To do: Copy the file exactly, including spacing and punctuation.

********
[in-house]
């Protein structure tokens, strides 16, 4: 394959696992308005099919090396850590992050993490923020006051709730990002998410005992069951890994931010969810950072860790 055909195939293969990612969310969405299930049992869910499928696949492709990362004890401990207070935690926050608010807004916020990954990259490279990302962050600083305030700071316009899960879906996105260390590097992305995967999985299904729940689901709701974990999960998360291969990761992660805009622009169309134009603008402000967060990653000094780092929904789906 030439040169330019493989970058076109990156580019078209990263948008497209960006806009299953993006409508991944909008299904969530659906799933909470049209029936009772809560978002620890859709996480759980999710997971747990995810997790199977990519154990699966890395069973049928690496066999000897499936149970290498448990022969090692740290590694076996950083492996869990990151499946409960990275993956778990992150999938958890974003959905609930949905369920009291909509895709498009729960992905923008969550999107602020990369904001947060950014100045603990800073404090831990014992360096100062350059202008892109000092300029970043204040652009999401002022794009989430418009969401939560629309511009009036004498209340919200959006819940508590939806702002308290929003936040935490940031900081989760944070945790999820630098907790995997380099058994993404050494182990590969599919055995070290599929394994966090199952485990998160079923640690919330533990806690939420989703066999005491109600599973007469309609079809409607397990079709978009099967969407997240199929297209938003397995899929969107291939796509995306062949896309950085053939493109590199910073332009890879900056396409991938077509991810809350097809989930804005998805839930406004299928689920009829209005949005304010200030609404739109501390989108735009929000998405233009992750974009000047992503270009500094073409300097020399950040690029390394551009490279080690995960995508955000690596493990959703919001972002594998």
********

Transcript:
[in-house]
């Protein structure tokens, strides 16, 4: 394959696992308005099919090396850590992050993490923020006051709730990002998410005992069951890994931010969810950072860790 055909195939293969990612969310969405299930049992869910499928696949492709990362004890401990207070935690926050608010807004916020990954990259490279990302962050600083305030700071316009899960879906996105260390590097992305995967999985299904729940689901709701974990999960998360291969990761992660805009622009169309134009603008402000967060990653000094780092929904789906 030439040169330019493989970058076109990156580019078209990263948008497209960006806009299953993006409508991944909008299904969530659906799933909470049209029936009772809560978002620890859709996480759980999710997971747990995810997790199977990519154990699966890395069973049928690496066999000897499936149970290498448990022969090692740290590694076996950083492996869990990151499946409960990275993956778990992150999938958890974003959905609930949905369920009291909509895709498009729960992905923008969550999107602020990369904001947060950014100045603990800073404090831990014992360096100062350059202008892109000092300029970043204040652009999401002022794009989430418009969401939560629309511009009036004498209340919200959006819940508590939806702002308290929003936040935490940031900081989760944070945790999820630098907790995997380099058994993404050494182990590969599919055995070290599929394994966090199952485990998160079923640690919330533990806690939420989703066999005491109600599973007469309609079809409607397990079709978009099967969407997240199929297209938003397995899929969107291939796509995306062949896309950085053939493109590199910073332009890879900056396409991938077509991810809350097809989930804005998805839930406004299928689920009829209005949005304010200030609404739109501390989108735009929000998405233009992750974009000047992503270009500094073409300097020399950040690029390394551009490279080690995960995508955000690596493990959703919001972002594998």